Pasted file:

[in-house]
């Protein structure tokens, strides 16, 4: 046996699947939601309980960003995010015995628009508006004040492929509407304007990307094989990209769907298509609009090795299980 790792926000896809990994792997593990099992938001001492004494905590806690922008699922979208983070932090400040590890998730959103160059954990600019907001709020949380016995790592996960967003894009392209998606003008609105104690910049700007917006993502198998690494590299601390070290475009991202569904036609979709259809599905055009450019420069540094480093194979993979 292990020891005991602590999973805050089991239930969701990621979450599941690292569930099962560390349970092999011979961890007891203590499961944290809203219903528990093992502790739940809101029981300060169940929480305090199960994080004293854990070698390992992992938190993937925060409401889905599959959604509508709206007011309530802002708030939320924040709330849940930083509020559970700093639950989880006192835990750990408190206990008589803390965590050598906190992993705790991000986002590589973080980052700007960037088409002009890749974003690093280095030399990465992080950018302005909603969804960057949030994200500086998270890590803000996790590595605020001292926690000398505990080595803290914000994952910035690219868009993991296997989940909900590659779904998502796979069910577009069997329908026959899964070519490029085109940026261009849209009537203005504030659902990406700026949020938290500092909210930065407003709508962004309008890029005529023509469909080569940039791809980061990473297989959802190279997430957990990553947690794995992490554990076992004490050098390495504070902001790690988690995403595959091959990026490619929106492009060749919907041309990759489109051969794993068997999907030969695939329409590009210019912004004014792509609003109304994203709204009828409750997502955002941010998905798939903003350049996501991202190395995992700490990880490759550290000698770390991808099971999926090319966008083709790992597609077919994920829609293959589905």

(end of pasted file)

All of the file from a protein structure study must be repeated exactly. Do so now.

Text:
[in-house]
């Protein structure tokens, strides 16, 4: 046996699947939601309980960003995010015995628009508006004040492929509407304007990307094989990209769907298509609009090795299980 790792926000896809990994792997593990099992938001001492004494905590806690922008699922979208983070932090400040590890998730959103160059954990600019907001709020949380016995790592996960967003894009392209998606003008609105104690910049700007917006993502198998690494590299601390070290475009991202569904036609979709259809599905055009450019420069540094480093194979993979 292990020891005991602590999973805050089991239930969701990621979450599941690292569930099962560390349970092999011979961890007891203590499961944290809203219903528990093992502790739940809101029981300060169940929480305090199960994080004293854990070698390992992992938190993937925060409401889905599959959604509508709206007011309530802002708030939320924040709330849940930083509020559970700093639950989880006192835990750990408190206990008589803390965590050598906190992993705790991000986002590589973080980052700007960037088409002009890749974003690093280095030399990465992080950018302005909603969804960057949030994200500086998270890590803000996790590595605020001292926690000398505990080595803290914000994952910035690219868009993991296997989940909900590659779904998502796979069910577009069997329908026959899964070519490029085109940026261009849209009537203005504030659902990406700026949020938290500092909210930065407003709508962004309008890029005529023509469909080569940039791809980061990473297989959802190279997430957990990553947690794995992490554990076992004490050098390495504070902001790690988690995403595959091959990026490619929106492009060749919907041309990759489109051969794993068997999907030969695939329409590009210019912004004014792509609003109304994203709204009828409750997502955002941010998905798939903003350049996501991202190395995992700490990880490759550290000698770390991808099971999926090319966008083709790992597609077919994920829609293959589905």